The more complex the brain circuitry became, the bigger the eventual head volume became and again requiring an earlier age to be born to compensate for fixed pelvis size. This positive feed-back eventually lead to a brain developing during a much longer period of time where the stimuli presented to it required abstract thinking circuits being laid down to make sense of the non-womb environment.
Once the brain had the potential for abstract thinking, it was possible to use this quirky method of input processing to resolve some of the survival activities necessary in the rapidly changing environment.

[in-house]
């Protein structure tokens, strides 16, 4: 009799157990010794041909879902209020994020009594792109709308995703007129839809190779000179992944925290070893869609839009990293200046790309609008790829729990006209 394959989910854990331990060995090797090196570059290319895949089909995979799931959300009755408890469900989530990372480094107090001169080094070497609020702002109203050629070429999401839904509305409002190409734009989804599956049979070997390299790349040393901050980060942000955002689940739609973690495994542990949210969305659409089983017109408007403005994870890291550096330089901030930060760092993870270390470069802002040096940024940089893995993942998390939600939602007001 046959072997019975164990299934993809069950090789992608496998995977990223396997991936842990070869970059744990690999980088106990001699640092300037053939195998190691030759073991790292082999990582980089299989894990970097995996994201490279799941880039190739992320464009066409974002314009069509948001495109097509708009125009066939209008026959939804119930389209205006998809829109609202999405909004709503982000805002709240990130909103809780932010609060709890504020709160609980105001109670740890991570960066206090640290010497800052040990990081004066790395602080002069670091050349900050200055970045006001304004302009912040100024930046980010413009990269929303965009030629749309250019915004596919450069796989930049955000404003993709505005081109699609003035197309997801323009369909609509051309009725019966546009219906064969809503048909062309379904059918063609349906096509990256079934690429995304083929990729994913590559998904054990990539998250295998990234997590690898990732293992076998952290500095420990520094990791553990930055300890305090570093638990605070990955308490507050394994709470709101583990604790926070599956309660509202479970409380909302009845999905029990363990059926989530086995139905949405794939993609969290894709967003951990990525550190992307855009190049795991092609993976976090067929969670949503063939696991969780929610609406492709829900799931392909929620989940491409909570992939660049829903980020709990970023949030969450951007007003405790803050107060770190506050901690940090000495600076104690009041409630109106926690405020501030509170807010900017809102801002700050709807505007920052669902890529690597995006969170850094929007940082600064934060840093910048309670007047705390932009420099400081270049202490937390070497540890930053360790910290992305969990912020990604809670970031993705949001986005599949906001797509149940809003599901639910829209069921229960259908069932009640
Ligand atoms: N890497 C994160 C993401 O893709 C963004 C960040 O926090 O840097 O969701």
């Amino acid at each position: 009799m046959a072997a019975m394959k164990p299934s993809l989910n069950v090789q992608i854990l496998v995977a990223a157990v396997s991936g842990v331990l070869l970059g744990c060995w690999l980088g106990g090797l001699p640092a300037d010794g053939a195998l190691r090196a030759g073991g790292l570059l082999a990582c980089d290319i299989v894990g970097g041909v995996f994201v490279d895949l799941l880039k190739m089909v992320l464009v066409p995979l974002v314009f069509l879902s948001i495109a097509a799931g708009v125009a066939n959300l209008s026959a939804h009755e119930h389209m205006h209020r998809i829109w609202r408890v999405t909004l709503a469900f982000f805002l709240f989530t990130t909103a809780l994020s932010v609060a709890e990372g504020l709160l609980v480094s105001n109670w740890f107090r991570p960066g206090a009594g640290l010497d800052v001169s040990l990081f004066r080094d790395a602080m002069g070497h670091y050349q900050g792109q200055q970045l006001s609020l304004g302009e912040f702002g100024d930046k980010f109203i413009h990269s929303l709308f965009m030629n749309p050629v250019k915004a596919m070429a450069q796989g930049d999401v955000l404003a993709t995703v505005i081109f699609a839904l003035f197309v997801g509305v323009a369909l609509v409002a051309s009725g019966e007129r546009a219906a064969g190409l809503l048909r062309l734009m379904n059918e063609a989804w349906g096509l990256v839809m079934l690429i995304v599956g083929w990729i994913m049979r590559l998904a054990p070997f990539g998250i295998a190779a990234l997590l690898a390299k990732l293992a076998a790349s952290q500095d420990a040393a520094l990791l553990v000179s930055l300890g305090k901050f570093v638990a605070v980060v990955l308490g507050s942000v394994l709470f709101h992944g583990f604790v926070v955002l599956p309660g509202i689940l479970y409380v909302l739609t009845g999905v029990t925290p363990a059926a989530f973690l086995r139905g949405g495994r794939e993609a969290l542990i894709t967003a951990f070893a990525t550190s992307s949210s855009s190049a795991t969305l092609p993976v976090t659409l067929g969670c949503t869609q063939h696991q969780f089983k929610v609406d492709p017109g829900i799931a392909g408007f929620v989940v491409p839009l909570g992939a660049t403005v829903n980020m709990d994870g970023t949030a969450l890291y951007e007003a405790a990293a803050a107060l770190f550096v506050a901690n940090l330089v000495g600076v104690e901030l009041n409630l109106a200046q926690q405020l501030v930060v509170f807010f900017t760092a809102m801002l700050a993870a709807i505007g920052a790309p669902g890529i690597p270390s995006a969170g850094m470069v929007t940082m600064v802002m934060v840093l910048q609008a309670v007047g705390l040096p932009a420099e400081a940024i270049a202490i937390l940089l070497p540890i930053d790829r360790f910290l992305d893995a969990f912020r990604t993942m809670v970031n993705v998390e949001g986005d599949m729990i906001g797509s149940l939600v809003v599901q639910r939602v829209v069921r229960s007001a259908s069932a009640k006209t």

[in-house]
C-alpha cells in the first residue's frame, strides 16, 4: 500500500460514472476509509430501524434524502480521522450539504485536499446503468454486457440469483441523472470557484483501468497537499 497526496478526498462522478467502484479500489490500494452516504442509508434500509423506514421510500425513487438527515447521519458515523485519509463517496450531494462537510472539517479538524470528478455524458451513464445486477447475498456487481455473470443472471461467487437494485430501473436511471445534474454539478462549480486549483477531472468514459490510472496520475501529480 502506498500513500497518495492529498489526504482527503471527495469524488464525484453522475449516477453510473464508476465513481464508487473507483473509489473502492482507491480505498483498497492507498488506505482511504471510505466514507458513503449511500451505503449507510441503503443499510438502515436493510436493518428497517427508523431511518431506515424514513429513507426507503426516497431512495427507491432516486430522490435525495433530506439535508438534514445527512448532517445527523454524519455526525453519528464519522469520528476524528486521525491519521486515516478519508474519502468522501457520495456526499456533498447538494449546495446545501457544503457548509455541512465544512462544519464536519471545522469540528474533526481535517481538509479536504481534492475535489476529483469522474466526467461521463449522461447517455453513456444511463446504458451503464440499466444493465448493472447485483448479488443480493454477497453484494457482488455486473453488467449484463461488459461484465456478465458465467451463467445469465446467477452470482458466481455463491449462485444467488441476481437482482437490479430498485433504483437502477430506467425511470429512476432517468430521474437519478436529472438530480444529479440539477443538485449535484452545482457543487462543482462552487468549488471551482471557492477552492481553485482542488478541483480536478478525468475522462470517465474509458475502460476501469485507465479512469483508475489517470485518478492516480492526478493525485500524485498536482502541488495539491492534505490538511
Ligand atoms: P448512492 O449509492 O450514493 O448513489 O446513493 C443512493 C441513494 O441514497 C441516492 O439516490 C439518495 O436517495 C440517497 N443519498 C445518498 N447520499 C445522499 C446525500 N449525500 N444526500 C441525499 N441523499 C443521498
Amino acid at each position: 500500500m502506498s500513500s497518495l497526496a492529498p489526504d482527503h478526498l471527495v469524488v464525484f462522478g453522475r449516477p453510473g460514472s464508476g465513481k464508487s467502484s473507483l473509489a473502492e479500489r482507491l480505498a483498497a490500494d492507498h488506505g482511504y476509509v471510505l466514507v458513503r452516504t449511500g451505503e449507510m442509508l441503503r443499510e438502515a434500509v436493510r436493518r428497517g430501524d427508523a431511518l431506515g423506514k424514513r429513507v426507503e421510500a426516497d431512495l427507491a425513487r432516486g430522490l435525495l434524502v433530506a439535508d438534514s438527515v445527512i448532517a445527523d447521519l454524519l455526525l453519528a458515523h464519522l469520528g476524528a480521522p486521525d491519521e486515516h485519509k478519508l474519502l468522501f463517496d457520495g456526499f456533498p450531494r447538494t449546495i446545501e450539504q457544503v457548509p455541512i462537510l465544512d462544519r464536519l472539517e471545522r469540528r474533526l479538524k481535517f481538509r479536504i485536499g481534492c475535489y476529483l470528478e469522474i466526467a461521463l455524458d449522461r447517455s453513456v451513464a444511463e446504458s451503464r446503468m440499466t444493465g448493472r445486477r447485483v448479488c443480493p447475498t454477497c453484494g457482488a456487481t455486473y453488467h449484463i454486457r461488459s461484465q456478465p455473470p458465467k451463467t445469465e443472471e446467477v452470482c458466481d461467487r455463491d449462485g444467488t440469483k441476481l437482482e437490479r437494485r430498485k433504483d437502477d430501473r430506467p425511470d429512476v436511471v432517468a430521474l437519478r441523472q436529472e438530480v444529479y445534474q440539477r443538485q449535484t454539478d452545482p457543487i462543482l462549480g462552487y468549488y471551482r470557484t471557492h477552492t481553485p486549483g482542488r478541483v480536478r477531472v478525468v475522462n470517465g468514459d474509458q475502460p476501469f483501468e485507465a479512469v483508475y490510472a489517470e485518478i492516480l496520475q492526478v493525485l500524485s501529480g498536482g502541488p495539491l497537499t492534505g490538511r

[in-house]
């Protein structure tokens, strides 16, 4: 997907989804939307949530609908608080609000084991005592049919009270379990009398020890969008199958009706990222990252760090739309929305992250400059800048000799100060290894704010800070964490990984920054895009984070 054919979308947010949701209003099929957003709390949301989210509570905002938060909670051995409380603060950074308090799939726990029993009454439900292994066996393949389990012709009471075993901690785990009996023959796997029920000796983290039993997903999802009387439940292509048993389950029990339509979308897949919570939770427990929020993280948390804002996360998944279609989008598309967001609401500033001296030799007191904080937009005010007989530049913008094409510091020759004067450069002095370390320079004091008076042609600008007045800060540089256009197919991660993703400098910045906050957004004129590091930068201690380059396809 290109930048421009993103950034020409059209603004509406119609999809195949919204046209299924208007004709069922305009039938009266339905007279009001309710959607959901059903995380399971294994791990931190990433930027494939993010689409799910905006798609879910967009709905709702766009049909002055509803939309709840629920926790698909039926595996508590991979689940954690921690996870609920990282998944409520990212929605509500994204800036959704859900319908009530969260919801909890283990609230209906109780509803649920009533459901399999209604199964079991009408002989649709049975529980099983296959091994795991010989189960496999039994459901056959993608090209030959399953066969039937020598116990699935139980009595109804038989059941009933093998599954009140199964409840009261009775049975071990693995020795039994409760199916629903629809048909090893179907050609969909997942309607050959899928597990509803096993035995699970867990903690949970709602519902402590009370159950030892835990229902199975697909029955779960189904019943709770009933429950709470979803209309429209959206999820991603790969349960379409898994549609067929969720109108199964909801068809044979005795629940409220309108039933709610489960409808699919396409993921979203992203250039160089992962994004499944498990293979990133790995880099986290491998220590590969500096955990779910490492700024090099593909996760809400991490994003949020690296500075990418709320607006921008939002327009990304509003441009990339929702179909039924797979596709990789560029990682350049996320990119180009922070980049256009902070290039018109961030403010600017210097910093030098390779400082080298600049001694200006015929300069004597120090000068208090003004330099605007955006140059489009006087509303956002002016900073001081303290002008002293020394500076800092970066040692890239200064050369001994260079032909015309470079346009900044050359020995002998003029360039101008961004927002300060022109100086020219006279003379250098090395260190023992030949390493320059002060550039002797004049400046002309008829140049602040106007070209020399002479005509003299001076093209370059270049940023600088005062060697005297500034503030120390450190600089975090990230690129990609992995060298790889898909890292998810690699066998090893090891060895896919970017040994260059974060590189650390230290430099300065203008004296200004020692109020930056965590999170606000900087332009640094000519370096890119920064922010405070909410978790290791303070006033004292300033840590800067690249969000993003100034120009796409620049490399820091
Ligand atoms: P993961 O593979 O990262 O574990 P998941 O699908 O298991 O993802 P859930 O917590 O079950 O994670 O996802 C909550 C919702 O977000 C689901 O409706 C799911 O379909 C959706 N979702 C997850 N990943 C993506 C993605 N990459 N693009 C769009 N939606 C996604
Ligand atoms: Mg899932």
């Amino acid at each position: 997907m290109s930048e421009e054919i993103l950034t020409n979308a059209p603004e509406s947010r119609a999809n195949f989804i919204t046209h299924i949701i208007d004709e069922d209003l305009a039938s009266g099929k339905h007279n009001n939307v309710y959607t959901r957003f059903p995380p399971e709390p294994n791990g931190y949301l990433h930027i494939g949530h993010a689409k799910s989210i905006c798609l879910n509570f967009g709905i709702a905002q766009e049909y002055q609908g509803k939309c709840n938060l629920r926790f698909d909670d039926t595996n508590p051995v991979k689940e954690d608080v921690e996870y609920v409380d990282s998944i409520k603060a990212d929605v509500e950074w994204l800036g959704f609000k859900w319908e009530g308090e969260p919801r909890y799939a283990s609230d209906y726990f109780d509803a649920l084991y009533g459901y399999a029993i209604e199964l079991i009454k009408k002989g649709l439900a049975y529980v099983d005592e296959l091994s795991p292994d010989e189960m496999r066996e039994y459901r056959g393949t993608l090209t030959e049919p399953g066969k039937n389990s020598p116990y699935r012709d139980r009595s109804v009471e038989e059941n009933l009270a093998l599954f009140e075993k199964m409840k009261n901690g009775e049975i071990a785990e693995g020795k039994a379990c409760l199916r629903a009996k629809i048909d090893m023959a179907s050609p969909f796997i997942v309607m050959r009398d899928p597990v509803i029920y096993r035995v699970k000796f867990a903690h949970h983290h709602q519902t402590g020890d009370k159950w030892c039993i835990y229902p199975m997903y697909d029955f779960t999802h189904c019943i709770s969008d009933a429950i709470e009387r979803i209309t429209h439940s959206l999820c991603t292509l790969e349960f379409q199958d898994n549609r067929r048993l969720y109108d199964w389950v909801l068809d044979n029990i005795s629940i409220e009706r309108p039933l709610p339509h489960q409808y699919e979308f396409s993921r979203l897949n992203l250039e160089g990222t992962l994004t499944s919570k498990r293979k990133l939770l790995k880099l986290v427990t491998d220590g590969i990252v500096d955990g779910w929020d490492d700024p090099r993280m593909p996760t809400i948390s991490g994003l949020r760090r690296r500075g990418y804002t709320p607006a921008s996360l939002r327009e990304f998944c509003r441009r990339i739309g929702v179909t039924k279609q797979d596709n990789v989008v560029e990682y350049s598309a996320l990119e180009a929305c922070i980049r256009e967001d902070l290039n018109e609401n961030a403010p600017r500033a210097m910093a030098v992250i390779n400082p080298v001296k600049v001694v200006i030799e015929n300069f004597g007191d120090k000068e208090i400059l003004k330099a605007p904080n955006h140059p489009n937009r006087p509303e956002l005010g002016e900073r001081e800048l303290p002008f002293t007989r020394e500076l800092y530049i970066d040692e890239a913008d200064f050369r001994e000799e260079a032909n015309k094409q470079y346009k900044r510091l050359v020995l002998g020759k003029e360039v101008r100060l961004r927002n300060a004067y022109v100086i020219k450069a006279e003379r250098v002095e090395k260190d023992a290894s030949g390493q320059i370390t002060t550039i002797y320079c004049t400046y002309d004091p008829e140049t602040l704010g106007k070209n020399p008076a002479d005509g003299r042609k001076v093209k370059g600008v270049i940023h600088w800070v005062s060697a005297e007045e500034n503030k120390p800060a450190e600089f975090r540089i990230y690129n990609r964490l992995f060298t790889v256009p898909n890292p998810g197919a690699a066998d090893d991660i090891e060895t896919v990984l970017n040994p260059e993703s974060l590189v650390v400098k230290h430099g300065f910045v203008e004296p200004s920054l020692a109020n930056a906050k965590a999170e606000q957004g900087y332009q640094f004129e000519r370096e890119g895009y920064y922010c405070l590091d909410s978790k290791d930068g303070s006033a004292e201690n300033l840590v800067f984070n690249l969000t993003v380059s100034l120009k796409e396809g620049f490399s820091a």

A slow positive feed back selection began and those who had keen animalistic thinking processes but limited potential for playing out scenarios within the mind were at disadvantage to those who could. The odd new way of processing sensory information did not come cheap. More and more of the bodies energy was required to run the expanse of new brain circuitry; overheating became a problem. A new way to rapidly cool a large volume of blood was needed. A radiator was needed - and created - in the form of passing the warm blood close to a cool external temperature; and to cool the external body an expensive adaptation was created - sweating. Evaporating water from a surface does indeed cool it, however the efficiency is hampered by any obstacle to the process such as hair growth. Again, an expensive adaptation was needed to accommodate this newly enlarged, resource demanding, excess heat-producing brain, so the protective coat of hair had to dispensed with.